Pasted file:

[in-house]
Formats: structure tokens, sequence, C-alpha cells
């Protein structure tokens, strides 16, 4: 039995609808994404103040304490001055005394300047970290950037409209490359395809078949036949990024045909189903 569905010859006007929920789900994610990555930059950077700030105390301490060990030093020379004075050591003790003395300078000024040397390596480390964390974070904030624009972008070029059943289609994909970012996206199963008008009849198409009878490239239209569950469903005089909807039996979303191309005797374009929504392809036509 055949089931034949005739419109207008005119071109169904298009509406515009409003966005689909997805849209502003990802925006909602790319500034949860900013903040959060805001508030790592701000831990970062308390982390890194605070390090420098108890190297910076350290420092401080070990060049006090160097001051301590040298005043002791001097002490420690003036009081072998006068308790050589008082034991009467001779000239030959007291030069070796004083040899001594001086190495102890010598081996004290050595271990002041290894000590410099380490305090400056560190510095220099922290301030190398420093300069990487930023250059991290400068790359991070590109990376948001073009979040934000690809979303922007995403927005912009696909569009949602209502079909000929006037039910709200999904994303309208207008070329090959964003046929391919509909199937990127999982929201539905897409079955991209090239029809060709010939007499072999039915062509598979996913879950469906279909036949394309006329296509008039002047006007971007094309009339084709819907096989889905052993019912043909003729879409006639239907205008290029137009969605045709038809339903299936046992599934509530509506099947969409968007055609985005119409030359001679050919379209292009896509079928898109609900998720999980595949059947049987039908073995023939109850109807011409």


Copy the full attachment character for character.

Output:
[in-house]
Formats: structure tokens, sequence, C-alpha cells
């Protein structure tokens, strides 16, 4: 039995609808994404103040304490001055005394300047970290950037409209490359395809078949036949990024045909189903 569905010859006007929920789900994610990555930059950077700030105390301490060990030093020379004075050591003790003395300078000024040397390596480390964390974070904030624009972008070029059943289609994909970012996206199963008008009849198409009878490239239209569950469903005089909807039996979303191309005797374009929504392809036509 055949089931034949005739419109207008005119071109169904298009509406515009409003966005689909997805849209502003990802925006909602790319500034949860900013903040959060805001508030790592701000831990970062308390982390890194605070390090420098108890190297910076350290420092401080070990060049006090160097001051301590040298005043002791001097002490420690003036009081072998006068308790050589008082034991009467001779000239030959007291030069070796004083040899001594001086190495102890010598081996004290050595271990002041290894000590410099380490305090400056560190510095220099922290301030190398420093300069990487930023250059991290400068790359991070590109990376948001073009979040934000690809979303922007995403927005912009696909569009949602209502079909000929006037039910709200999904994303309208207008070329090959964003046929391919509909199937990127999982929201539905897409079955991209090239029809060709010939007499072999039915062509598979996913879950469906279909036949394309006329296509008039002047006007971007094309009339084709819907096989889905052993019912043909003729879409006639239907205008290029137009969605045709038809339903299936046992599934509530509506099947969409968007055609985005119409030359001679050919379209292009896509079928898109609900998720999980595949059947049987039908073995023939109850109807011409």